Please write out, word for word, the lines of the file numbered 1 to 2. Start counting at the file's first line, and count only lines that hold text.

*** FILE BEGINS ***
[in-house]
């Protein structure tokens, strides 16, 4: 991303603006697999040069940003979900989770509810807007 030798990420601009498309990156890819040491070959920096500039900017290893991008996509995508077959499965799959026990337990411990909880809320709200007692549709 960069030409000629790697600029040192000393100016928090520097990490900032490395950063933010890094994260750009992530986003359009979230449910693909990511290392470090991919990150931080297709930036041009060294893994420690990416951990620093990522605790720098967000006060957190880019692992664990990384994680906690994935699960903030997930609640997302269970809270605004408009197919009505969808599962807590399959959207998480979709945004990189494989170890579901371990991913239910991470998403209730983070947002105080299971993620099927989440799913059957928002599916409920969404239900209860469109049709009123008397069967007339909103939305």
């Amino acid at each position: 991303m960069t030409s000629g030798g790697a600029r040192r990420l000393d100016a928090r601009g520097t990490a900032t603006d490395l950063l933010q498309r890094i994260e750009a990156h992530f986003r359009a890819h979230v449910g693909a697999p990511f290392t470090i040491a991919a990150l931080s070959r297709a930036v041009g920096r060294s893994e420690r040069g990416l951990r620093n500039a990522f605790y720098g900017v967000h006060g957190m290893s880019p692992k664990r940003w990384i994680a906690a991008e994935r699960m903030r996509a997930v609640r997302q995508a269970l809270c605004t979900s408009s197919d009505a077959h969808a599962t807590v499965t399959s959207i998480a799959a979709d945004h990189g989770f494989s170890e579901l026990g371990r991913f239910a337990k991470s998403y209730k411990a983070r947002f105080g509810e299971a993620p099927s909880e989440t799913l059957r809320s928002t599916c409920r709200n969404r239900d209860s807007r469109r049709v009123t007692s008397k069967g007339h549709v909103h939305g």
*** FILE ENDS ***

[in-house]
């Protein structure tokens, strides 16, 4: 991303603006697999040069940003979900989770509810807007 030798990420601009498309990156890819040491070959920096500039900017290893991008996509995508077959499965799959026990337990411990909880809320709200007692549709 960069030409000629790697600029040192000393100016928090520097990490900032490395950063933010890094994260750009992530986003359009979230449910693909990511290392470090991919990150931080297709930036041009060294893994420690990416951990620093990522605790720098967000006060957190880019692992664990990384994680906690994935699960903030997930609640997302269970809270605004408009197919009505969808599962807590399959959207998480979709945004990189494989170890579901371990991913239910991470998403209730983070947002105080299971993620099927989440799913059957928002599916409920969404239900209860469109049709009123008397069967007339909103939305």